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Charlene Sullivan
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  July 21, 2008

Purdue Expert

Mortgage restructuring, foreclosures; Fannie Mae, Freddie Mac programs, eligibility; bankruptcy

Written news tip below:
Housing market represents crisis, opportunity, professor says

Video at left, expert discusses:
• Foreclosures
• Housing market
• Source of the problem in housing market
• Impact of changes in Fannie Mae and Freddie Mac

News tip: Housing market represents crisis, opportunity, professor says

WEST LAFAYETTE - A Purdue University economist says the U.S. housing market is bucking conventional wisdom this year.

In most years, says Charlene Sullivan of the Krannert School of Management, home sales are either characterized as a buyer’s market or a seller’s market, depending on interest rates, housing starts and the state of the economy.

This year, it is both, depending on where consumers live and where they are moving, she says.

“Supply and demand are out of balance right now,” says Sullivan, an associate professor of management.

“In some parts of the country, home values are going to continue to decline. In other parts of the country, home values are going up.”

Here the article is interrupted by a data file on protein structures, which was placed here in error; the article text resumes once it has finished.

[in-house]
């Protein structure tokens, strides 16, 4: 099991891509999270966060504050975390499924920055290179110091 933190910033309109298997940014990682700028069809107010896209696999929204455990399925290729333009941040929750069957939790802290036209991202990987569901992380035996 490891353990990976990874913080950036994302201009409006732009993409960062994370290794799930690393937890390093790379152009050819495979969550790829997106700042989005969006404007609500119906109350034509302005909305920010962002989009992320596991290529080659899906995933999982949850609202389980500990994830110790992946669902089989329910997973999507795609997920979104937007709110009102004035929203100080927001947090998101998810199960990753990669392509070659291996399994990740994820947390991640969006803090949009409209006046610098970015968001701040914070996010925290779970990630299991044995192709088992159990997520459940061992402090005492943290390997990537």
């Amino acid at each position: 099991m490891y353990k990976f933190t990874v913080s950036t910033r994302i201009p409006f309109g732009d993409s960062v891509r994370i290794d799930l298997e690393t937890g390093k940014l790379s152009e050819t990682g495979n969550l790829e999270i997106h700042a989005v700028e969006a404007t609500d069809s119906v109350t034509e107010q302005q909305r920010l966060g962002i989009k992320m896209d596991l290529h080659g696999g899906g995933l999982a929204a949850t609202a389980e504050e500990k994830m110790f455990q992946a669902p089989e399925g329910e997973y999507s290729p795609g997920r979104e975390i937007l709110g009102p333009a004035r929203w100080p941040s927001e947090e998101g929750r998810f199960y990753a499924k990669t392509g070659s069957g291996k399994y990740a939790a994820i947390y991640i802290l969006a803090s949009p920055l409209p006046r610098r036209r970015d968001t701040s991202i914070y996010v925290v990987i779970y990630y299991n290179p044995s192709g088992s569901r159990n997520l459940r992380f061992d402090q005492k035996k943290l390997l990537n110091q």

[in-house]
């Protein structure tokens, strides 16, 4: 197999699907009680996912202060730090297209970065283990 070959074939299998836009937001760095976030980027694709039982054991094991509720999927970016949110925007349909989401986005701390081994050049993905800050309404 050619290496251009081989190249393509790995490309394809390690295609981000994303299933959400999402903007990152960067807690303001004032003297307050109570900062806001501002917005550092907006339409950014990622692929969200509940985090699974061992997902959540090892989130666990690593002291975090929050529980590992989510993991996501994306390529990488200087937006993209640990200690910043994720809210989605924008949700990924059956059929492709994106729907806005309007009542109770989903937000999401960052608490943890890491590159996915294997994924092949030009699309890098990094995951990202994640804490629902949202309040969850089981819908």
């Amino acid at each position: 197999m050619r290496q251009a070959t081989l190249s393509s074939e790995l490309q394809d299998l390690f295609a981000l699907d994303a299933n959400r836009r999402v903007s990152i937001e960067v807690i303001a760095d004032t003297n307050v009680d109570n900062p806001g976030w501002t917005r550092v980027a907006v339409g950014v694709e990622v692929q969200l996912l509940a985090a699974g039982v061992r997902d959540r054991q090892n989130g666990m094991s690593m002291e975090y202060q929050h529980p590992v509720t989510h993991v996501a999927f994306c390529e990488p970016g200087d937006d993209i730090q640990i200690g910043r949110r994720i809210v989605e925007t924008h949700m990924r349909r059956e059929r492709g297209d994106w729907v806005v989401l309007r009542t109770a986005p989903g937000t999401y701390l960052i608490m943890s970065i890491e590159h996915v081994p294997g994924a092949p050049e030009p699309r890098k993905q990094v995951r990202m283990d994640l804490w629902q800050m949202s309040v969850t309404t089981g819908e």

Two of the areas where values remain strong and rising are resort destinations. In many parts of the country however, home values have depreciated and still have not reached bottom.

“In the next year or so, you probably will be able to get houses for quite a bit less than you would a couple of years ago,” Sullivan says.

The housing market in many parts of the country reflects the glut of homes caught in the mortgage foreclosure crisis, and that means there is an abundance of homes with discounted prices. While homeowners may not be able to sell their home for the price they want, they may find the price of moving into a larger home or one in a better neighborhood is not as steep as they thought either, Sullivan says.

More about Charlene Sullivan
Professor of Finance

Professor Charlene Sullivan has served on the Federal Reserve Bank of Chicago Board and authored credit quality, tax reform, deregulation, credit card and consumer credit market publications. She also serves on the boards of the Academy of Financial Services, the Midwest Finance Association and Oak Ridge Mutual Funds. She has taught in numerous programs offered through the Krannert Executive Education Programs and the Center for Agri-Business. She has twice been a recipient of Purdue’s Outstanding Undergraduate Teacher Award.

Sullivan has been quoted in The Wall Street Journal, Money magazine, the Journal of Money, Credit & Banking, and the Journal of Consumer Affairs.

Writer: Tanya Brown, (765)494-2079, home: (765) 268-225; tanyabrown@purdueedu